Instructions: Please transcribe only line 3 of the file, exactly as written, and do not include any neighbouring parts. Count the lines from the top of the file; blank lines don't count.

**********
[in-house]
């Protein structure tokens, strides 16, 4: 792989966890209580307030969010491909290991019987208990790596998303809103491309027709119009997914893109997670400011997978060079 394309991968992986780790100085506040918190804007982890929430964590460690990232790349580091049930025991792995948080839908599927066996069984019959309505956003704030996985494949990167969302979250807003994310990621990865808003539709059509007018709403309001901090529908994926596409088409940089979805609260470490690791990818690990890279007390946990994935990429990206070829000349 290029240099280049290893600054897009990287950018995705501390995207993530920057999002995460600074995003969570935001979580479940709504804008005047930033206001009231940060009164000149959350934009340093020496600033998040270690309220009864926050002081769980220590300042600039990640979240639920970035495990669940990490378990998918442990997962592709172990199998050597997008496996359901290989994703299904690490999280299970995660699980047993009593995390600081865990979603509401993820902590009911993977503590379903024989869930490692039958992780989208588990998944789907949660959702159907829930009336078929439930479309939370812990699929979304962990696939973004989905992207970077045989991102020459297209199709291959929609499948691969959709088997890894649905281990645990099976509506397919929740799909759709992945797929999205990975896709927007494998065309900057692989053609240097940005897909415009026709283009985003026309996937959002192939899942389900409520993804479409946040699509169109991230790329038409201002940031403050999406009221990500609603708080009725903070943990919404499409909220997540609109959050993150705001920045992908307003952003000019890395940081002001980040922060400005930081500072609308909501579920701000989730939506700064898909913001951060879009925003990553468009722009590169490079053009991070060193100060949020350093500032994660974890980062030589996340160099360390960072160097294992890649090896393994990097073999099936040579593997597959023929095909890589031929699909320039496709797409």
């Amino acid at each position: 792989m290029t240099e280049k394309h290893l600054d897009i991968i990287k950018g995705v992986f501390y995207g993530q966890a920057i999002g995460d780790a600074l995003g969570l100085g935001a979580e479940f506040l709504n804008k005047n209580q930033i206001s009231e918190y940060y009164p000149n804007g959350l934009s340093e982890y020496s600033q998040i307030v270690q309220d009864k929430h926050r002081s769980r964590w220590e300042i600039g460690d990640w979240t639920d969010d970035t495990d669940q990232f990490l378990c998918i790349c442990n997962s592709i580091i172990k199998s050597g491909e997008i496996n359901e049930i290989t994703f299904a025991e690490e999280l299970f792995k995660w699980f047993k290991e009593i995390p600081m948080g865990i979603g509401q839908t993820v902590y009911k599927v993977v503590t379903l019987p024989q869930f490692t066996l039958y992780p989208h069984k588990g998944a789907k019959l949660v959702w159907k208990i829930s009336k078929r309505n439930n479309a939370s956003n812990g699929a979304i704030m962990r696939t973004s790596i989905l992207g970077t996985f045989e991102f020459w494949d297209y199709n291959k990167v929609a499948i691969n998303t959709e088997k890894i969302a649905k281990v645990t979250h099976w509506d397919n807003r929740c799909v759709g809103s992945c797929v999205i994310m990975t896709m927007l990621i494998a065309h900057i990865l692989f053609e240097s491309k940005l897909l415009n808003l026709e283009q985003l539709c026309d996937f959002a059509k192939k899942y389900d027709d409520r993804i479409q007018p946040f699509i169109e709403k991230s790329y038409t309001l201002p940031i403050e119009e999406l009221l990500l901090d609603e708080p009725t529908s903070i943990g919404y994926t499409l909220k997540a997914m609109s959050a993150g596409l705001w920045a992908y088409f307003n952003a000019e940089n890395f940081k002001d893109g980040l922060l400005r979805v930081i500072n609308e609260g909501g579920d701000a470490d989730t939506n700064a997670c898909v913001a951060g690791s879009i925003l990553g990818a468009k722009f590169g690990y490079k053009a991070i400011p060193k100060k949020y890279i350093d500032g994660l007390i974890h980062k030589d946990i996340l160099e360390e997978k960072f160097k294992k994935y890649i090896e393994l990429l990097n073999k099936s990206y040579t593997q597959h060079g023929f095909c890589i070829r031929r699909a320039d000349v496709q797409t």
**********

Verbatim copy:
């Amino acid at each position: 792989m290029t240099e280049k394309h290893l600054d897009i991968i990287k950018g995705v992986f501390y995207g993530q966890a920057i999002g995460d780790a600074l995003g969570l100085g935001a979580e479940f506040l709504n804008k005047n209580q930033i206001s009231e918190y940060y009164p000149n804007g959350l934009s340093e982890y020496s600033q998040i307030v270690q309220d009864k929430h926050r002081s769980r964590w220590e300042i600039g460690d990640w979240t639920d969010d970035t495990d669940q990232f990490l378990c998918i790349c442990n997962s592709i580091i172990k199998s050597g491909e997008i496996n359901e049930i290989t994703f299904a025991e690490e999280l299970f792995k995660w699980f047993k290991e009593i995390p600081m948080g865990i979603g509401q839908t993820v902590y009911k599927v993977v503590t379903l019987p024989q869930f490692t066996l039958y992780p989208h069984k588990g998944a789907k019959l949660v959702w159907k208990i829930s009336k078929r309505n439930n479309a939370s956003n812990g699929a979304i704030m962990r696939t973004s790596i989905l992207g970077t996985f045989e991102f020459w494949d297209y199709n291959k990167v929609a499948i691969n998303t959709e088997k890894i969302a649905k281990v645990t979250h099976w509506d397919n807003r929740c799909v759709g809103s992945c797929v999205i994310m990975t896709m927007l990621i494998a065309h900057i990865l692989f053609e240097s491309k940005l897909l415009n808003l026709e283009q985003l539709c026309d996937f959002a059509k192939k899942y389900d027709d409520r993804i479409q007018p946040f699509i169109e709403k991230s790329y038409t309001l201002p940031i403050e119009e999406l009221l990500l901090d609603e708080p009725t529908s903070i943990g919404y994926t499409l909220k997540a997914m609109s959050a993150g596409l705001w920045a992908y088409f307003n952003a000019e940089n890395f940081k002001d893109g980040l922060l400005r979805v930081i500072n609308e609260g909501g579920d701000a470490d989730t939506n700064a997670c898909v913001a951060g690791s879009i925003l990553g990818a468009k722009f590169g690990y490079k053009a991070i400011p060193k100060k949020y890279i350093d500032g994660l007390i974890h980062k030589d946990i996340l160099e360390e997978k960072f160097k294992k994935y890649i090896e393994l990429l990097n073999k099936s990206y040579t593997q597959h060079g023929f095909c890589i070829r031929r699909a320039d000349v496709q797409t």